I can never explain it adequately enough, and the only people who really get what I’m saying are fellow social introverts.  That I live for concerts and comedians and theatre because I’m quite literally surrounded by people – and people that I know, in some way, are here for the same reason I’m here.  That I don’t go silent in social situations because I’m bored or unhappy; I go silent to observe.  That I will dive into the deep waters of conversation with people I’ve only known for a little while, if only because I abhor the shallow pleasantries – that, really, the only part of socializing that exhausts me is the casual chatter, the adherence to the social script.

I loop around Elm Street and wander down the side streets and make my way to the Merrimack River.  At this spot, the water churns wildly over rocks and edges.  Not even a few miles south, it will calm down dramatically.  By the time it hits Nashua, it will appear as serene as a lake.  But, up here, it moves in violent ways, ways that threaten anything that dares to be in it.

There are countless symbolic avenues one can go down with such an observation.  But sometimes it’s just nice to observe.

One-Hour Limit.  That’s what I remind myself.  Another voice points out how lax the meter maids are in that area of town, how many times I’ve gone over limit with no tickets or citations.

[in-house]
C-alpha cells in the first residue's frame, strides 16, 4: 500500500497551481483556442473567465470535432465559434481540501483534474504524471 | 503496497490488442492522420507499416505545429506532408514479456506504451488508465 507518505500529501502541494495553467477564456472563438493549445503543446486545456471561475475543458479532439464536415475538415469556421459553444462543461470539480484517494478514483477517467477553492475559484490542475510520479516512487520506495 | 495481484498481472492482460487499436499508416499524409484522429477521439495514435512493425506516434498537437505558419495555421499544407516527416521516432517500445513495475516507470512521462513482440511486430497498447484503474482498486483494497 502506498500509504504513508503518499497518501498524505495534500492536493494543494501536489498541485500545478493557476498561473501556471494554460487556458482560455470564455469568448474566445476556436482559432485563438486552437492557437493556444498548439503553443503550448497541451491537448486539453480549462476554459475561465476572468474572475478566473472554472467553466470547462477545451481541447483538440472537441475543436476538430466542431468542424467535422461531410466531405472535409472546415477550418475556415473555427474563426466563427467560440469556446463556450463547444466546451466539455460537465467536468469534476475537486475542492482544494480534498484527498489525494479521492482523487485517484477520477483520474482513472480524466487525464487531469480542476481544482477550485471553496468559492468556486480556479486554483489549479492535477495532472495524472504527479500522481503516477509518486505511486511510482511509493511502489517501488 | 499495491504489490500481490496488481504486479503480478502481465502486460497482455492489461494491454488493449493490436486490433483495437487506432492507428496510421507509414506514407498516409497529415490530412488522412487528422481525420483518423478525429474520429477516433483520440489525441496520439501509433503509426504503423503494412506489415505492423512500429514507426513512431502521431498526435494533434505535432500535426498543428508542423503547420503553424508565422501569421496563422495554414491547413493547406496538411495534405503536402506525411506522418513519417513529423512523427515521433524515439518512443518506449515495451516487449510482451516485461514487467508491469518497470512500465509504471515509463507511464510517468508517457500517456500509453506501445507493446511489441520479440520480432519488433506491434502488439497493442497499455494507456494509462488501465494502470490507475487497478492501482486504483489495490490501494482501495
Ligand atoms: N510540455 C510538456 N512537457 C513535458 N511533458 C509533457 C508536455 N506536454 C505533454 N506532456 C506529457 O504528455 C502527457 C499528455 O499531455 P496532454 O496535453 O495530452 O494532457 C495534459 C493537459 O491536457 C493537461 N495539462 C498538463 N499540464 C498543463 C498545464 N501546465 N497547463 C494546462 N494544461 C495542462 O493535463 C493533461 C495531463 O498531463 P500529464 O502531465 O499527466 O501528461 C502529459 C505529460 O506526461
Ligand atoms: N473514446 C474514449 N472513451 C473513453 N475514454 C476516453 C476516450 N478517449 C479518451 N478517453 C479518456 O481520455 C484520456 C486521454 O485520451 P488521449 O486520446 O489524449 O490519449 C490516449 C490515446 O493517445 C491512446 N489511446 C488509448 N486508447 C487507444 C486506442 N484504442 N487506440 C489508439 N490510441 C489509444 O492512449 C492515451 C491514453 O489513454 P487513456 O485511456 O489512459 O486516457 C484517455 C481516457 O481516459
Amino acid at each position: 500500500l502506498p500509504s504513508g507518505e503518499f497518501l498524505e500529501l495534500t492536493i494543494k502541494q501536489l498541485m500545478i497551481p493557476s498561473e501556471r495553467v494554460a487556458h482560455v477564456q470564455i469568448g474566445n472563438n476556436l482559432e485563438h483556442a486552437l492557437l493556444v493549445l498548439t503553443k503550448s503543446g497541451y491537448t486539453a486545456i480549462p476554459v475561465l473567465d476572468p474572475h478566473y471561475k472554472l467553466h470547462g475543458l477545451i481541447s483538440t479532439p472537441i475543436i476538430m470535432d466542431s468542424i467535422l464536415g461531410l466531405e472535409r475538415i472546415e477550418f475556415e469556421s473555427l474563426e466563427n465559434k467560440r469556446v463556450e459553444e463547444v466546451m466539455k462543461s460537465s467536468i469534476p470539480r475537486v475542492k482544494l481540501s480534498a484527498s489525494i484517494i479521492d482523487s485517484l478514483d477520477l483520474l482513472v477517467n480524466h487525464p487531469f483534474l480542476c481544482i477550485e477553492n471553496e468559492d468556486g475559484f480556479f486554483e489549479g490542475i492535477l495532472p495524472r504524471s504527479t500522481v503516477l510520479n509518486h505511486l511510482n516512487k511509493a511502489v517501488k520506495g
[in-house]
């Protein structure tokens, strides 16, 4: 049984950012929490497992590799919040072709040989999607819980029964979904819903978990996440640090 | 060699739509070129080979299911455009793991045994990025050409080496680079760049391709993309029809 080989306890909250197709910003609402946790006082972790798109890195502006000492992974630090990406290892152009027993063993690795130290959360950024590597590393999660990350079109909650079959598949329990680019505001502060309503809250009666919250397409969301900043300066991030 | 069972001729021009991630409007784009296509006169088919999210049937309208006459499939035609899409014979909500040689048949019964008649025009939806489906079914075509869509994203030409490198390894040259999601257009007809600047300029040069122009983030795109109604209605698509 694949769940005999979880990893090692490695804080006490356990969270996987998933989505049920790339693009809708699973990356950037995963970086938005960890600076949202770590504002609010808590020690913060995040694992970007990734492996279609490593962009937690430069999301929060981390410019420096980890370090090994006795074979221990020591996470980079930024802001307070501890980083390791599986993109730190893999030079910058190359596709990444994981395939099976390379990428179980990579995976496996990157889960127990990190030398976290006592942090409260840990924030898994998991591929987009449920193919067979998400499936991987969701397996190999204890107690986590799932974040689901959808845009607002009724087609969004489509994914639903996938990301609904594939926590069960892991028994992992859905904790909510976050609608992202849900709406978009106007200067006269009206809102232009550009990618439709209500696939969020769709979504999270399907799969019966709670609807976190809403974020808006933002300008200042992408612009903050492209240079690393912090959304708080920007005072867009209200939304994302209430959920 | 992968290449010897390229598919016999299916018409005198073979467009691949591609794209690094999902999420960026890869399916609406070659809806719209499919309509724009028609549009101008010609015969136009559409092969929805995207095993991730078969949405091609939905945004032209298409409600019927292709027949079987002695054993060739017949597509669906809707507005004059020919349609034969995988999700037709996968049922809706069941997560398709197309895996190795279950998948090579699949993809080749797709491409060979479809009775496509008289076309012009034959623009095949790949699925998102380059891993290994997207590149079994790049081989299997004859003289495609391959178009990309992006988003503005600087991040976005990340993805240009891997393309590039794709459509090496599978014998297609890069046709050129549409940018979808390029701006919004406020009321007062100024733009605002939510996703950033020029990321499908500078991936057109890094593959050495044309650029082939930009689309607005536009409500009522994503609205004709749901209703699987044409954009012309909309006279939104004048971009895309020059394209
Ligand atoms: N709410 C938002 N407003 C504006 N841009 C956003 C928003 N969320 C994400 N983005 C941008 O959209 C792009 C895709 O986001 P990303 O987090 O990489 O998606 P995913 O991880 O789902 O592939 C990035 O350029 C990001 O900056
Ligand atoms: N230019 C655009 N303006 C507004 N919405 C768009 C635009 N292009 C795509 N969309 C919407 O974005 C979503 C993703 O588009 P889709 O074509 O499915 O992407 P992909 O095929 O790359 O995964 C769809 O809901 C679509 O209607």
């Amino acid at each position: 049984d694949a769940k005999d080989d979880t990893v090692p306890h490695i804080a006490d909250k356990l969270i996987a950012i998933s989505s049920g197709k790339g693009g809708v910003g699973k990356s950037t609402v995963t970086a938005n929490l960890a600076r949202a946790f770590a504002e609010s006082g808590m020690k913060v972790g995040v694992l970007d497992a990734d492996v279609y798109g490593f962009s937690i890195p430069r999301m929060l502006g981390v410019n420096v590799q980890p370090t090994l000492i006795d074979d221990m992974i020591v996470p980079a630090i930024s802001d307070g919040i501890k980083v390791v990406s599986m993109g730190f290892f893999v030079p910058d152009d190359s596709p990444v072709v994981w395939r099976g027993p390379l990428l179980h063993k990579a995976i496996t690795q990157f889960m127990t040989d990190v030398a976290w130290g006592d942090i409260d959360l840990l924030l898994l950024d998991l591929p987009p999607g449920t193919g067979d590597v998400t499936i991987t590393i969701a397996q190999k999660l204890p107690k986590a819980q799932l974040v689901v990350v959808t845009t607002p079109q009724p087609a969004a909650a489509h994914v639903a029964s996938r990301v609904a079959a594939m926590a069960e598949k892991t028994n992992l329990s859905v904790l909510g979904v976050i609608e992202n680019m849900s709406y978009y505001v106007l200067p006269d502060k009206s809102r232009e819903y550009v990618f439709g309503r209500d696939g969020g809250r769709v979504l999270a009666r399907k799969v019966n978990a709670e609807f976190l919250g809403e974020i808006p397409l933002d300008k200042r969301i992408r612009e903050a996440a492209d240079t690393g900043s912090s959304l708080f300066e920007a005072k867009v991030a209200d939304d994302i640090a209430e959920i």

Another voice reminds me that the One-Hour Limit is not just about parking.  I have things that need to get done.  The real world awaits.  That same voice is annoyed that I’m even doing this in the first place: how will I ever Learn to Adult if I keep blowing off work in favor of wandering around.

The sun has made good on its promise.  The weather is now warm enough that I’m starting to sweat, even in the shade, even in just my long-sleeved shirt and yoga pants.  I start bargaining with myself – okay, get these assignments done, get this bit of homework done, email these set of people, then you can drive down to Nashua early and walk Main Street before your evening class.  In some ways, that bargaining is the only thing that forces me to drive home and not up north to Concord, to lather, rinse, repeat in that city, too.

I drive with the windows down, my music now playing through the Bluetooth in my car.  I chuckle at myself, reminded of a passing conversation the day before about music and how I’ve been trying to become more okay with silence – that I don’t always have to be playing music.  But apparently today is not that day.  The songs on my phone are filling the spots that the walk might’ve missed.  It’s too perfect of a complement to give up.  Tomorrow can be a day I tackle silence again.

I get home and eschew everything to write.  To my right is my anatomy textbook – a thick, dense monstrosity, in some ways the bane of my existence for the last 5+ months.  A perennial sword of Damocles, hanging over my head, no matter where I am in the assigned reading.  A book that makes me wish I could throw myself into the future – a future where I have read it, cover to cover, and miraculously absorbed all of the information.

How am I going to Learn to Adult if I keep blowing things off in favor of writing.  Perhaps I’ll never learn to adult.  Perhaps that struggle between what I know I should be doing and what feeds my soul will constantly rage on, as violent as the Merrimack as it passes through Manchester, or as deceptively quiet as the Charles as it passes through Boston.